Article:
From ancient life to alien life: Living where the sun don’t shine

By | October 14, 2009

 MODERN life is powered by the sun. But photosynthesis, the process that converts sunlight, carbon dioxide and water into plants, is a mere 2.4 billion years old. Life itself goes back at least 3.5 billion years. Before photosynthesis, the energy must have come from something else. Without understanding what that something was, it is impossible to know how life on Earth got going. Moreover, there are those who think that whatever did power Earth-bound life before photosynthesis might also power it on other planets. Which is why, on October 7th, a mission was launched from Cape Canaveral—not from the rocket pads in the north of the cape, but from the docks at its south.

The good ship Cape Hatteras, crewed by Chris German of the Woods Hole Oceanographic Institution (WHOI), in Massachusetts, and his colleagues, will act as a base for the exploration of a region of inner, rather than outer space—specifically, the Mid-Cayman Rise, a submarine mountain range that lies under almost 7km (about 4 miles) of water near Grand Cayman island in the Caribbean. When it gets there, Cape Hatteras will launch Nereus, an unmanned submarine, named after an ancient Greek sea god, that is capable of withstanding the pressure at such depth (it went down 11km on a previous expedition).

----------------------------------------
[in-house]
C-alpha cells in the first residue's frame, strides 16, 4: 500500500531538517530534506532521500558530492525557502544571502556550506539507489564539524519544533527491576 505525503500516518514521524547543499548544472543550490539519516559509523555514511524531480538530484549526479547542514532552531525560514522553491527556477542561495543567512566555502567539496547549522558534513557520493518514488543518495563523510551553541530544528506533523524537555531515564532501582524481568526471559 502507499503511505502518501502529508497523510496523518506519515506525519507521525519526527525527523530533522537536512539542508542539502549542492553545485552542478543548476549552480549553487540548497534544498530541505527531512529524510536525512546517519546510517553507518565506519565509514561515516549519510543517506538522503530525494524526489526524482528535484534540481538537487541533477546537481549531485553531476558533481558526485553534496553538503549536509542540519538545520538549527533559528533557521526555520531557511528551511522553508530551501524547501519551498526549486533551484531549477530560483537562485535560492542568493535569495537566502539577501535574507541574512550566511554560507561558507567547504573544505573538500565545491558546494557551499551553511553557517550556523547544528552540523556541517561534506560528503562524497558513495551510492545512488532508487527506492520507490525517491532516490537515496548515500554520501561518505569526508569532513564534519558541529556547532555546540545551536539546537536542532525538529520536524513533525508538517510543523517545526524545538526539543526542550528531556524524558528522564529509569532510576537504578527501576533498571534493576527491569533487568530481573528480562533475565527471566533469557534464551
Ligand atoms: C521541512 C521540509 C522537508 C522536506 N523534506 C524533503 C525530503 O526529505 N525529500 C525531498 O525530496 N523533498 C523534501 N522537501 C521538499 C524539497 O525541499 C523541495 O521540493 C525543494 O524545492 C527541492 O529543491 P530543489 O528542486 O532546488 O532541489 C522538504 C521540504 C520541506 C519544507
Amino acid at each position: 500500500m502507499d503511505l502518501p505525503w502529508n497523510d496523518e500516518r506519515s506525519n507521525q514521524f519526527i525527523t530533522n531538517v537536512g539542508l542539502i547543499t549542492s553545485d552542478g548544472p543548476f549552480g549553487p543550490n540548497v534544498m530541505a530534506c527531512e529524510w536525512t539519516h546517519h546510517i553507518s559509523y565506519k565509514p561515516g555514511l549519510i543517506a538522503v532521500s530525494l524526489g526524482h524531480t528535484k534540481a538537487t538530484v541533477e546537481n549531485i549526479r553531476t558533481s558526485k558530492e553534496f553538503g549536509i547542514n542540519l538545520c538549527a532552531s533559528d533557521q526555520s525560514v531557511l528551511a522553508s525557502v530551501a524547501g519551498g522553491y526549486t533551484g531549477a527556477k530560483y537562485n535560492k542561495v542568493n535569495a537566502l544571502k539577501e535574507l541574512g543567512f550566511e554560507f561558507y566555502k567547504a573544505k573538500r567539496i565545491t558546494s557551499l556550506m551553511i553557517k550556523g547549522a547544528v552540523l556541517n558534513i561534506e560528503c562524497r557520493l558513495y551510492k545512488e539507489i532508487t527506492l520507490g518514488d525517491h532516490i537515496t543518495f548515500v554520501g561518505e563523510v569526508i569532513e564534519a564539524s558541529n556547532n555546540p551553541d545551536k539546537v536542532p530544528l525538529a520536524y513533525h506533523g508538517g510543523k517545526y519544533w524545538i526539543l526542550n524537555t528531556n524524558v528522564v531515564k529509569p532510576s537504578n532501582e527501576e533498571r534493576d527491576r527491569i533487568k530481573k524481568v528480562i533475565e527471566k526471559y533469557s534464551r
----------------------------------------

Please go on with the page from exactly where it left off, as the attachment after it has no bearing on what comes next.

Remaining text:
The Caribbean may seem an unlikely place to study extraterrestrial life, but this is no junket. The reason for going there is that the Mid-Cayman Rise is part of the 60,000km-long system of mid-ocean ridges that zigzags around the planet like a network of giant zip fasteners which open up regularly to reveal the liquid rock beneath. Moreover, it is a particularly unusual part of that network—one which some believe may also reveal what the earliest life on Earth looked like and thus give hints about how life might develop elsewhere. …

via From ancient life to alien life: Living where the sun don’t shine | The Economist.

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